I think you need to re-read my response. You seem to be in a big hurry to argue and haven’t understood what I wrote. I didn’t dispute that children died of the flu, I asked how many of those who died had received the flu vaccine. You stated 90%. That would be a huge defeat to flu vaccine pushers, but since I clicked on the link I found that it takes me to a link for the 2012-2013 season that states that “About 90 Percent of Children Who Died From Flu This Season Not Vaccinated”. The article states, “This brings the total number of influenza-associated pediatric deaths reported to CDC, to date, to 105 for the 2012-2013 season.” Please note again the term “influenza-associated”. This is the same term used in the inflated numbers CDC reports every year. But, why are we even going here? Is there some reason you have to go off topic? Colin did not explain anything. I didn’t come up with those figures, the CDC did. Didn’t you read the link I provided? If you read the whole thing you will see that the CDC even explains that those figures are estimates and how they came up with that number by including the deaths in the other categories. Once again, pointing out how tragic it is that people die from the flu every year does not make it ok to mislead the public with estimates.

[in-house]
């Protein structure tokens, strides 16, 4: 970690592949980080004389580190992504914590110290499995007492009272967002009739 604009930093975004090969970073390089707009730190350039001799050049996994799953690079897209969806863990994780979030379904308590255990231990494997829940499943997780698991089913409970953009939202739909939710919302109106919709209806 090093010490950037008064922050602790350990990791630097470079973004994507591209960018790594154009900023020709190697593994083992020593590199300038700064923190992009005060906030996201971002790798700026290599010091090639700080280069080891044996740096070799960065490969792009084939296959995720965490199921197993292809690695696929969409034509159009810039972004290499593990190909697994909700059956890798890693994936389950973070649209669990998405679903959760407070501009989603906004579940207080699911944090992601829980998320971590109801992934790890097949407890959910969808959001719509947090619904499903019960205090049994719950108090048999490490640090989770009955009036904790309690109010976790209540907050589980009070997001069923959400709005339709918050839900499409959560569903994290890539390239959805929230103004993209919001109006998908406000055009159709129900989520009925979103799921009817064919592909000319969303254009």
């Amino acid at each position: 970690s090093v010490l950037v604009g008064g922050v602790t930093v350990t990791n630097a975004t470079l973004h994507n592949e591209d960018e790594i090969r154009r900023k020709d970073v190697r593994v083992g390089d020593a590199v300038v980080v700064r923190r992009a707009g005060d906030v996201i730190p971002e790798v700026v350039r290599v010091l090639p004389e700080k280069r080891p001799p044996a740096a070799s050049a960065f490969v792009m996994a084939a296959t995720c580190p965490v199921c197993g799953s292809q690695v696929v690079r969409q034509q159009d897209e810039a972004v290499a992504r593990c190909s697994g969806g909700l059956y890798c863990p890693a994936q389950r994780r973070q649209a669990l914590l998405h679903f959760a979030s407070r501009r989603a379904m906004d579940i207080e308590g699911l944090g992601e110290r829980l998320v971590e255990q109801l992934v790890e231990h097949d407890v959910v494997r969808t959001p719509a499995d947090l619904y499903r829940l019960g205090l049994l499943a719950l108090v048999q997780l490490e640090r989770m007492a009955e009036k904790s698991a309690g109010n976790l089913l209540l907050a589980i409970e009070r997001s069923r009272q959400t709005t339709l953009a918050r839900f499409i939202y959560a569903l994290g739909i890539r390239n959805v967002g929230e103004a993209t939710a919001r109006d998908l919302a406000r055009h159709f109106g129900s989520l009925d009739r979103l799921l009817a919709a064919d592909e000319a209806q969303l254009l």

• Chris January 30, 2015 / 8:12 pm

              Ooops… it was 90% were not vaccinated. You should have read the link: http://www.cdc.gov/flu/spotlights/children-flu-deaths.htm

              “Didn’t you read the link I provided?”

              I read both of them several times. I even found the source of some of data and quotes written by that unknown person. You might try reading the two papers I just posted. I just think that the magical “500” is very wrong.

            • Anonymous January 31, 2015 / 12:43 pm

              So they “mislead” the public by estimating the number, even if they err on the side of caution. So what?? You are okay with your child being one of those 500? I’m not.

        • Chris January 30, 2015 / 7:56 pm